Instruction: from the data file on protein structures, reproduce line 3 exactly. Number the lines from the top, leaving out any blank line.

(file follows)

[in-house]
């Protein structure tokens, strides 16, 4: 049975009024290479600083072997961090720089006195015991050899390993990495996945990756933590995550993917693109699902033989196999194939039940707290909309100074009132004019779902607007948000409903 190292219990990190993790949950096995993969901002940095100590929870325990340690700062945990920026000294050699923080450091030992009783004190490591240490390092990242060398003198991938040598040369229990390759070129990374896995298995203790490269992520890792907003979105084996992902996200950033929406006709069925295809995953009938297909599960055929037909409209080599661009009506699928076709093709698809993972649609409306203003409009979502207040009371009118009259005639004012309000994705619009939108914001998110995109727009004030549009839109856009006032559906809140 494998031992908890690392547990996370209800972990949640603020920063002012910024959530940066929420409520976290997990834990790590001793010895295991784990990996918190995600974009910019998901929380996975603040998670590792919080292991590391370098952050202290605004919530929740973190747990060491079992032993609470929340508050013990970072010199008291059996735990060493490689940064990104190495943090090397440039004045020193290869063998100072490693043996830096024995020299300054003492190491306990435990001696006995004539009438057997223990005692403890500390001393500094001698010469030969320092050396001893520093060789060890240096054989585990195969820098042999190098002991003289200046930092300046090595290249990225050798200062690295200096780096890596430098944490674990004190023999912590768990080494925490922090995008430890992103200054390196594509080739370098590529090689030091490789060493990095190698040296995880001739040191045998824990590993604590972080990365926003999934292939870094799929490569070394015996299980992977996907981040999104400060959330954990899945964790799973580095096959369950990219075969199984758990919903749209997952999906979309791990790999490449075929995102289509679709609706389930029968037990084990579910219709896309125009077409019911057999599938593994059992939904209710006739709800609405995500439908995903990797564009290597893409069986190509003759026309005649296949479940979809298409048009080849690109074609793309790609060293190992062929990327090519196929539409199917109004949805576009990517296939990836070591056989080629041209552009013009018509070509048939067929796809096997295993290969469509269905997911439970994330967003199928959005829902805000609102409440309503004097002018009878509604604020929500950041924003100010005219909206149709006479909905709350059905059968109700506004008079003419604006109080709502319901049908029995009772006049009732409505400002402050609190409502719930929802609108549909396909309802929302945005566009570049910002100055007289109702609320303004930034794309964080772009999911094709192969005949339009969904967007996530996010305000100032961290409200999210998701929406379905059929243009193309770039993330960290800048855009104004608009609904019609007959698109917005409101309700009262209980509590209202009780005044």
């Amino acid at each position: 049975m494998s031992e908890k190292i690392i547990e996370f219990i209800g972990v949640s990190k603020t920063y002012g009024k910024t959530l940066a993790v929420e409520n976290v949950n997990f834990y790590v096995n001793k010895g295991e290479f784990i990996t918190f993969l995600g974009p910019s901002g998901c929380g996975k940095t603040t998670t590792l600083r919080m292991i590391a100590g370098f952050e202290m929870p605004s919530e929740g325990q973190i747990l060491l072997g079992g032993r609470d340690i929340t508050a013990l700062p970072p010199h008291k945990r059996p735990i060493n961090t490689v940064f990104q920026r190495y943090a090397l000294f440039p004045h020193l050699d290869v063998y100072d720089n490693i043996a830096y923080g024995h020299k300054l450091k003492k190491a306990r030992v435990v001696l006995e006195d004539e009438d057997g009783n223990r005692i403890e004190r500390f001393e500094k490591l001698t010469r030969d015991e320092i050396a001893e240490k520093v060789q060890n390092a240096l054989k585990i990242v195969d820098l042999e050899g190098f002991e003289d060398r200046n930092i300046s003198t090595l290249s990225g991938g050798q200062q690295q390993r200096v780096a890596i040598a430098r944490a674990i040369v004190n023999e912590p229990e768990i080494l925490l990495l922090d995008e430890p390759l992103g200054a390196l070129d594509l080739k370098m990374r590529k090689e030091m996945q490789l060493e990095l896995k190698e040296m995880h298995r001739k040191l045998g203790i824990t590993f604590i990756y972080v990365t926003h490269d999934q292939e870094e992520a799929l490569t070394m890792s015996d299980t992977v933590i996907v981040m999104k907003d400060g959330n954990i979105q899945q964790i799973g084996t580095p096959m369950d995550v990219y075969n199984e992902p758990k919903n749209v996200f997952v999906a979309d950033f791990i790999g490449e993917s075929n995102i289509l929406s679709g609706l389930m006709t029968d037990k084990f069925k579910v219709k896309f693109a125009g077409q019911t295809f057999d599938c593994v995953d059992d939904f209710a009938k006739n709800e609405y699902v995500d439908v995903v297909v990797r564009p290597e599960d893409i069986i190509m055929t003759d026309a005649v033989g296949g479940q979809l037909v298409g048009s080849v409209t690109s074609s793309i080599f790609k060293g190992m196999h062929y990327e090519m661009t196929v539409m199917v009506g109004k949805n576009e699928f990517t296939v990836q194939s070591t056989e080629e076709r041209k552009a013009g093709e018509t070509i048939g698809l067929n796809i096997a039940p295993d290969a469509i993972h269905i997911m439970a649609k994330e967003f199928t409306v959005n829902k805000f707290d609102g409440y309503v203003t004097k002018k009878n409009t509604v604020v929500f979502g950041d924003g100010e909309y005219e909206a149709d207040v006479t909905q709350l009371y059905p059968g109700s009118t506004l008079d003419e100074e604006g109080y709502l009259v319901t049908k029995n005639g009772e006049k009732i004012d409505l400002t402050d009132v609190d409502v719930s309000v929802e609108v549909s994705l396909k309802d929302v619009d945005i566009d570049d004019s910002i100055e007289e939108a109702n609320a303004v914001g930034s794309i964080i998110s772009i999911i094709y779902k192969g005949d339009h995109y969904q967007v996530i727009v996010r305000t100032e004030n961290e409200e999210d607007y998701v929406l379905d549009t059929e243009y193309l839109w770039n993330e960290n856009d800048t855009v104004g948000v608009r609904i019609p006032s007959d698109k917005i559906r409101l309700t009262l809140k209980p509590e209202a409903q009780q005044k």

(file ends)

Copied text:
């Amino acid at each position: 049975m494998s031992e908890k190292i690392i547990e996370f219990i209800g972990v949640s990190k603020t920063y002012g009024k910024t959530l940066a993790v929420e409520n976290v949950n997990f834990y790590v096995n001793k010895g295991e290479f784990i990996t918190f993969l995600g974009p910019s901002g998901c929380g996975k940095t603040t998670t590792l600083r919080m292991i590391a100590g370098f952050e202290m929870p605004s919530e929740g325990q973190i747990l060491l072997g079992g032993r609470d340690i929340t508050a013990l700062p970072p010199h008291k945990r059996p735990i060493n961090t490689v940064f990104q920026r190495y943090a090397l000294f440039p004045h020193l050699d290869v063998y100072d720089n490693i043996a830096y923080g024995h020299k300054l450091k003492k190491a306990r030992v435990v001696l006995e006195d004539e009438d057997g009783n223990r005692i403890e004190r500390f001393e500094k490591l001698t010469r030969d015991e320092i050396a001893e240490k520093v060789q060890n390092a240096l054989k585990i990242v195969d820098l042999e050899g190098f002991e003289d060398r200046n930092i300046s003198t090595l290249s990225g991938g050798q200062q690295q390993r200096v780096a890596i040598a430098r944490a674990i040369v004190n023999e912590p229990e768990i080494l925490l990495l922090d995008e430890p390759l992103g200054a390196l070129d594509l080739k370098m990374r590529k090689e030091m996945q490789l060493e990095l896995k190698e040296m995880h298995r001739k040191l045998g203790i824990t590993f604590i990756y972080v990365t926003h490269d999934q292939e870094e992520a799929l490569t070394m890792s015996d299980t992977v933590i996907v981040m999104k907003d400060g959330n954990i979105q899945q964790i799973g084996t580095p096959m369950d995550v990219y075969n199984e992902p758990k919903n749209v996200f997952v999906a979309d950033f791990i790999g490449e993917s075929n995102i289509l929406s679709g609706l389930m006709t029968d037990k084990f069925k579910v219709k896309f693109a125009g077409q019911t295809f057999d599938c593994v995953d059992d939904f209710a009938k006739n709800e609405y699902v995500d439908v995903v297909v990797r564009p290597e599960d893409i069986i190509m055929t003759d026309a005649v033989g296949g479940q979809l037909v298409g048009s080849v409209t690109s074609s793309i080599f790609k060293g190992m196999h062929y990327e090519m661009t196929v539409m199917v009506g109004k949805n576009e699928f990517t296939v990836q194939s070591t056989e080629e076709r041209k552009a013009g093709e018509t070509i048939g698809l067929n796809i096997a039940p295993d290969a469509i993972h269905i997911m439970a649609k994330e967003f199928t409306v959005n829902k805000f707290d609102g409440y309503v203003t004097k002018k009878n409009t509604v604020v929500f979502g950041d924003g100010e909309y005219e909206a149709d207040v006479t909905q709350l009371y059905p059968g109700s009118t506004l008079d003419e100074e604006g109080y709502l009259v319901t049908k029995n005639g009772e006049k009732i004012d409505l400002t402050d009132v609190d409502v719930s309000v929802e609108v549909s994705l396909k309802d929302v619009d945005i566009d570049d004019s910002i100055e007289e939108a109702n609320a303004v914001g930034s794309i964080i998110s772009i999911i094709y779902k192969g005949d339009h995109y969904q967007v996530i727009v996010r305000t100032e004030n961290e409200e999210d607007y998701v929406l379905d549009t059929e243009y193309l839109w770039n993330e960290n856009d800048t855009v104004g948000v608009r609904i019609p006032s007959d698109k917005i559906r409101l309700t009262l809140k209980p509590e209202a409903q009780q005044k």